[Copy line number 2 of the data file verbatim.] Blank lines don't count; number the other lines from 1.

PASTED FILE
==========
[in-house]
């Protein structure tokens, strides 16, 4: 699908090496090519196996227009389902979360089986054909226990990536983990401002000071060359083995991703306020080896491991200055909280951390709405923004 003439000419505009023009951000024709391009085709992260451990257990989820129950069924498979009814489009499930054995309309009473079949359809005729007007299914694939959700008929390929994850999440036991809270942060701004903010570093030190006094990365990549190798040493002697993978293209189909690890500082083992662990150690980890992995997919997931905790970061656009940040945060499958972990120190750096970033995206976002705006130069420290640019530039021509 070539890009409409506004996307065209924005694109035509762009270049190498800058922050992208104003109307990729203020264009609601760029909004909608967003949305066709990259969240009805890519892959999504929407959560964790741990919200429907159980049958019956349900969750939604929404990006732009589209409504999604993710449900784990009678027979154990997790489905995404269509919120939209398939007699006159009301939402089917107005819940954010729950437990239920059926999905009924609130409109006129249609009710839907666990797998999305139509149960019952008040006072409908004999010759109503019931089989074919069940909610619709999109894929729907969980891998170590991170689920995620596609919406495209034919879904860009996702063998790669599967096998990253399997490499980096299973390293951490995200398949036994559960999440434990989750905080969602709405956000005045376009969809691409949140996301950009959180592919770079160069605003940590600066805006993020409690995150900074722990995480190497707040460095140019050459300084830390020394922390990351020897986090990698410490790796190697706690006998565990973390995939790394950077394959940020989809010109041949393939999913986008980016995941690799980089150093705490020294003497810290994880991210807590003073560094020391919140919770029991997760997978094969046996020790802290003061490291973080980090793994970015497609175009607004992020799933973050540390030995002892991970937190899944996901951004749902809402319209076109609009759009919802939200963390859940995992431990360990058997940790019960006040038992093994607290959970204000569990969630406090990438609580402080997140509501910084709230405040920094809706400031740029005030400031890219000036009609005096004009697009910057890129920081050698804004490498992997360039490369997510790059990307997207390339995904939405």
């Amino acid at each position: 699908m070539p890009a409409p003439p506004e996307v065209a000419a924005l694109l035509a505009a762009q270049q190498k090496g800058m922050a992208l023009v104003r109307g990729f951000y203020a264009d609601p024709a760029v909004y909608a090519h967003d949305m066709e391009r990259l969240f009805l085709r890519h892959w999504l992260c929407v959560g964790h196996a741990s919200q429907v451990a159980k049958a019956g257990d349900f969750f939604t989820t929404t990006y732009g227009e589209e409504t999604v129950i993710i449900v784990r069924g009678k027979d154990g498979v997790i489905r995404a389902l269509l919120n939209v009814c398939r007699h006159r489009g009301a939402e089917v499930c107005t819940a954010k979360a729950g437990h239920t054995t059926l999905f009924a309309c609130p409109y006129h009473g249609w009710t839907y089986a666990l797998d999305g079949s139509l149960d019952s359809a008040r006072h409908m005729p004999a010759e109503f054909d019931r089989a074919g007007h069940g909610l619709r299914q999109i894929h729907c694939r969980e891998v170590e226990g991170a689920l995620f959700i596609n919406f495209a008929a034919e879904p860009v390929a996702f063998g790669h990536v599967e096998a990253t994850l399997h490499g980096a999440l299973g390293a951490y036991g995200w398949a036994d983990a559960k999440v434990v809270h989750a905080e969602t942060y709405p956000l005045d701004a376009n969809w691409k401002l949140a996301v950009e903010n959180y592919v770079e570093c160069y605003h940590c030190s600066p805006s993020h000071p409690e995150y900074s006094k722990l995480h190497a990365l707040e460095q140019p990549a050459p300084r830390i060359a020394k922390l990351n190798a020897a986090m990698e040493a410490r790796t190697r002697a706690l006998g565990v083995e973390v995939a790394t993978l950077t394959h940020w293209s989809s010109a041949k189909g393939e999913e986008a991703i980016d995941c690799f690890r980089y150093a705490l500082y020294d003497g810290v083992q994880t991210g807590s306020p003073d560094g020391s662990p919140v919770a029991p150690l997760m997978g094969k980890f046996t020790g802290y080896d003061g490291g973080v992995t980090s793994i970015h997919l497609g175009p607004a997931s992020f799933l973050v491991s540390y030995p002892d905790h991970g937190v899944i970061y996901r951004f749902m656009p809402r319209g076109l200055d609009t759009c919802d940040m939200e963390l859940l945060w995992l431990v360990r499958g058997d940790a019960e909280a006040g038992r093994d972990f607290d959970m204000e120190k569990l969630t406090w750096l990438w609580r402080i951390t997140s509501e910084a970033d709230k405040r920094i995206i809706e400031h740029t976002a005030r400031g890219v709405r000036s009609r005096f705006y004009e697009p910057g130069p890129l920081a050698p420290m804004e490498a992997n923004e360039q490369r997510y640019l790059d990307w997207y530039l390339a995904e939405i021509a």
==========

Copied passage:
């Protein structure tokens, strides 16, 4: 699908090496090519196996227009389902979360089986054909226990990536983990401002000071060359083995991703306020080896491991200055909280951390709405923004 003439000419505009023009951000024709391009085709992260451990257990989820129950069924498979009814489009499930054995309309009473079949359809005729007007299914694939959700008929390929994850999440036991809270942060701004903010570093030190006094990365990549190798040493002697993978293209189909690890500082083992662990150690980890992995997919997931905790970061656009940040945060499958972990120190750096970033995206976002705006130069420290640019530039021509 070539890009409409506004996307065209924005694109035509762009270049190498800058922050992208104003109307990729203020264009609601760029909004909608967003949305066709990259969240009805890519892959999504929407959560964790741990919200429907159980049958019956349900969750939604929404990006732009589209409504999604993710449900784990009678027979154990997790489905995404269509919120939209398939007699006159009301939402089917107005819940954010729950437990239920059926999905009924609130409109006129249609009710839907666990797998999305139509149960019952008040006072409908004999010759109503019931089989074919069940909610619709999109894929729907969980891998170590991170689920995620596609919406495209034919879904860009996702063998790669599967096998990253399997490499980096299973390293951490995200398949036994559960999440434990989750905080969602709405956000005045376009969809691409949140996301950009959180592919770079160069605003940590600066805006993020409690995150900074722990995480190497707040460095140019050459300084830390020394922390990351020897986090990698410490790796190697706690006998565990973390995939790394950077394959940020989809010109041949393939999913986008980016995941690799980089150093705490020294003497810290994880991210807590003073560094020391919140919770029991997760997978094969046996020790802290003061490291973080980090793994970015497609175009607004992020799933973050540390030995002892991970937190899944996901951004749902809402319209076109609009759009919802939200963390859940995992431990360990058997940790019960006040038992093994607290959970204000569990969630406090990438609580402080997140509501910084709230405040920094809706400031740029005030400031890219000036009609005096004009697009910057890129920081050698804004490498992997360039490369997510790059990307997207390339995904939405």